I almost fell out of my chair when I read this in the pro-amnesty Weekly Standard:
Despite the very real pain and costs associated with decades of federal neglect of immigration policy, both parties have treated voters’ legitimate concerns about the issue with disdain.
It’s easy to see why voters have become radicalized on the issue. Republicans have long mouthed platitudes about enforcing immigration laws, with little to no follow-through. Democrats, eager to play identity politics, argue that border controls are essentially racist.
In the meantime, for Republicans alarmed by the prospect of Trump claiming the Republican mantle in Cleveland next summer, one way to take the wind out of his sails would be to try to unite the party behind a credible immigration policy. And since the GOP controls Congress, they could start on the issue tomorrow. It need not be a radical agenda; it should simply be one that takes the issue of enforcement seriously and is backed by a credible commitment that it will be enacted. After congressional Republicans go on the offensive and Obama vetoes a few bills in areas of bipartisan agreement such as tougher border security, perhaps GOP primary voters won’t be as inclined to turn to party outsiders to see their concerns addressed.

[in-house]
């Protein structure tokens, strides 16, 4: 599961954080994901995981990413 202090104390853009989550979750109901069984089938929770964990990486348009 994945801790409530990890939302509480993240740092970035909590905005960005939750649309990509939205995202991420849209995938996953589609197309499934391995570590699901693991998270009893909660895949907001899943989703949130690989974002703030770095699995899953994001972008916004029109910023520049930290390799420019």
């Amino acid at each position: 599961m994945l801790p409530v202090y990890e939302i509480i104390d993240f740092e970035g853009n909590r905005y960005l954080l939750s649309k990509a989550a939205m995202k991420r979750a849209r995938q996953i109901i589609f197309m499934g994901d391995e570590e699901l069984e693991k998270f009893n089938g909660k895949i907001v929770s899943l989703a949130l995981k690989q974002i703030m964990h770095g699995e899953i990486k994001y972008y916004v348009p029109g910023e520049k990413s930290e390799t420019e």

Why can’t the House and the Senate mandate E-Verify? Find some way to do it as part of the budget process, so that it can pass with a simple majority in the Senate, and dare Obama to veto the entire budget because of E-Verify.